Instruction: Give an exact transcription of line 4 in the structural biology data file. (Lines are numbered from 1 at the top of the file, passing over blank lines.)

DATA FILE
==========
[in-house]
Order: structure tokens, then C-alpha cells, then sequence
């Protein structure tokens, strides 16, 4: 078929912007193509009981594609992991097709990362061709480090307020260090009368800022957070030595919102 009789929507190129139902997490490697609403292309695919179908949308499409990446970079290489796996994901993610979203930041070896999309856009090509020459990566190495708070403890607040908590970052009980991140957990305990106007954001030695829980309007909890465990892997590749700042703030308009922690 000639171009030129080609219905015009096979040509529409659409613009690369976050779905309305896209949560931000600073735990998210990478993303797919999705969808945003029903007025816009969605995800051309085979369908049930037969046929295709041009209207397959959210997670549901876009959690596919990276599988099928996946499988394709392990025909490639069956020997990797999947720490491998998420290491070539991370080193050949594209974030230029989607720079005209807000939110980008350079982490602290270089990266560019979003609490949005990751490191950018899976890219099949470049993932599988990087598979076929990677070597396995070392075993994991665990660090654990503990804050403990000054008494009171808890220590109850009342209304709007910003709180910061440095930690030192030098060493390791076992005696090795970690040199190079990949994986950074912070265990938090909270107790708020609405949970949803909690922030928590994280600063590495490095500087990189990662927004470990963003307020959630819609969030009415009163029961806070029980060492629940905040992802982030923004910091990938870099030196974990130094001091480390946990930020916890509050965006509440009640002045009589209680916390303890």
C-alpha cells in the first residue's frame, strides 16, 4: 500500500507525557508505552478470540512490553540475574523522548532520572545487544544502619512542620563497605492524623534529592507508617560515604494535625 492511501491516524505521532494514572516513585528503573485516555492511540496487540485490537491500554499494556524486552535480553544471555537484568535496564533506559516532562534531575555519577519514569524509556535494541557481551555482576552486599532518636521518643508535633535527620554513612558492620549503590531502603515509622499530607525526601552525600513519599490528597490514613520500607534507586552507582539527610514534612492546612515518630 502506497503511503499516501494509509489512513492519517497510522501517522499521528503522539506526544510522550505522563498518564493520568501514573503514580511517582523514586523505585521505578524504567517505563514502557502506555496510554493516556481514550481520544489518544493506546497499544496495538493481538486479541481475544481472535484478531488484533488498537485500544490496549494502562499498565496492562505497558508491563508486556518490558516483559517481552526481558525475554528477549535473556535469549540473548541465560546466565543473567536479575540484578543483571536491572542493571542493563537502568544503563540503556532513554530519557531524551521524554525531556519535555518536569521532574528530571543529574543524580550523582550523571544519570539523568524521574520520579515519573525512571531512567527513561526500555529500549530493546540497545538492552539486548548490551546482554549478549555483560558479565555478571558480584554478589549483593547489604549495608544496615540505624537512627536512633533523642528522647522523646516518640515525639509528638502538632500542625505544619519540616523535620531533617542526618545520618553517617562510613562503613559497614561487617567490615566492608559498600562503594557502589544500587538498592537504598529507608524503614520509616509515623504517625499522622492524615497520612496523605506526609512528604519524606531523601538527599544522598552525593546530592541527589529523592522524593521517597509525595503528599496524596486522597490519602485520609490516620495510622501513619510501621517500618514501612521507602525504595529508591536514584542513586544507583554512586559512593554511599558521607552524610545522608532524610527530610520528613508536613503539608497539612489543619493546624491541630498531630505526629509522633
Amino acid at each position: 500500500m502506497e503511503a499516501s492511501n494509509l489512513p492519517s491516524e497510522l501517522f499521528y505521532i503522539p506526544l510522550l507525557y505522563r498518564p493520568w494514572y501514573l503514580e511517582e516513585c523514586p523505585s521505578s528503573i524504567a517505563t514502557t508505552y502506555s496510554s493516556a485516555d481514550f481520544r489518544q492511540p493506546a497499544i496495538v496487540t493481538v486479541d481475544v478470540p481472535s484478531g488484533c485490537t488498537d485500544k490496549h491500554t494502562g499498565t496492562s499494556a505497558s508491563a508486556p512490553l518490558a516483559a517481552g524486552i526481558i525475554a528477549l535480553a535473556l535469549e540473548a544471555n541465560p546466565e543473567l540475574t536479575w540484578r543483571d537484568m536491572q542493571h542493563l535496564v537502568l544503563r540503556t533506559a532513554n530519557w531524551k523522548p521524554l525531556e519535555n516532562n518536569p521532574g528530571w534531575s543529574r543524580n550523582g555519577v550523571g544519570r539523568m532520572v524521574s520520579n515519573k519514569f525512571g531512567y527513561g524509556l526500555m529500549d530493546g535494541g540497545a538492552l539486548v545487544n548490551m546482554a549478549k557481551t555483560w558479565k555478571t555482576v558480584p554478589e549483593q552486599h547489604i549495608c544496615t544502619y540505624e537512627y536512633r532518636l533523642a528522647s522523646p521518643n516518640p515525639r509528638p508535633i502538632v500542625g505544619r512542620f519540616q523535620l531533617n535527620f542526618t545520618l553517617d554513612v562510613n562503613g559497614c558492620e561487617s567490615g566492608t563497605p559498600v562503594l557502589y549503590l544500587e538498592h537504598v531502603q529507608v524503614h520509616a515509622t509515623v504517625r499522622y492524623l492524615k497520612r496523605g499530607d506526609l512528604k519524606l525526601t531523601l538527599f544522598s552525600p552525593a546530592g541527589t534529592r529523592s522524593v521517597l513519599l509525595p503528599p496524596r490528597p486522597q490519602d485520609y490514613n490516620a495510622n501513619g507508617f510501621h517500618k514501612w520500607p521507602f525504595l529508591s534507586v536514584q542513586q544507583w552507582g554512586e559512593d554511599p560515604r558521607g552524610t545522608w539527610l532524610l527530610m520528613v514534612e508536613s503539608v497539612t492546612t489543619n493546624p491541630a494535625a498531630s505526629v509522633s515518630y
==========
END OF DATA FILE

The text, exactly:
C-alpha cells in the first residue's frame, strides 16, 4: 500500500507525557508505552478470540512490553540475574523522548532520572545487544544502619512542620563497605492524623534529592507508617560515604494535625 492511501491516524505521532494514572516513585528503573485516555492511540496487540485490537491500554499494556524486552535480553544471555537484568535496564533506559516532562534531575555519577519514569524509556535494541557481551555482576552486599532518636521518643508535633535527620554513612558492620549503590531502603515509622499530607525526601552525600513519599490528597490514613520500607534507586552507582539527610514534612492546612515518630 502506497503511503499516501494509509489512513492519517497510522501517522499521528503522539506526544510522550505522563498518564493520568501514573503514580511517582523514586523505585521505578524504567517505563514502557502506555496510554493516556481514550481520544489518544493506546497499544496495538493481538486479541481475544481472535484478531488484533488498537485500544490496549494502562499498565496492562505497558508491563508486556518490558516483559517481552526481558525475554528477549535473556535469549540473548541465560546466565543473567536479575540484578543483571536491572542493571542493563537502568544503563540503556532513554530519557531524551521524554525531556519535555518536569521532574528530571543529574543524580550523582550523571544519570539523568524521574520520579515519573525512571531512567527513561526500555529500549530493546540497545538492552539486548548490551546482554549478549555483560558479565555478571558480584554478589549483593547489604549495608544496615540505624537512627536512633533523642528522647522523646516518640515525639509528638502538632500542625505544619519540616523535620531533617542526618545520618553517617562510613562503613559497614561487617567490615566492608559498600562503594557502589544500587538498592537504598529507608524503614520509616509515623504517625499522622492524615497520612496523605506526609512528604519524606531523601538527599544522598552525593546530592541527589529523592522524593521517597509525595503528599496524596486522597490519602485520609490516620495510622501513619510501621517500618514501612521507602525504595529508591536514584542513586544507583554512586559512593554511599558521607552524610545522608532524610527530610520528613508536613503539608497539612489543619493546624491541630498531630505526629509522633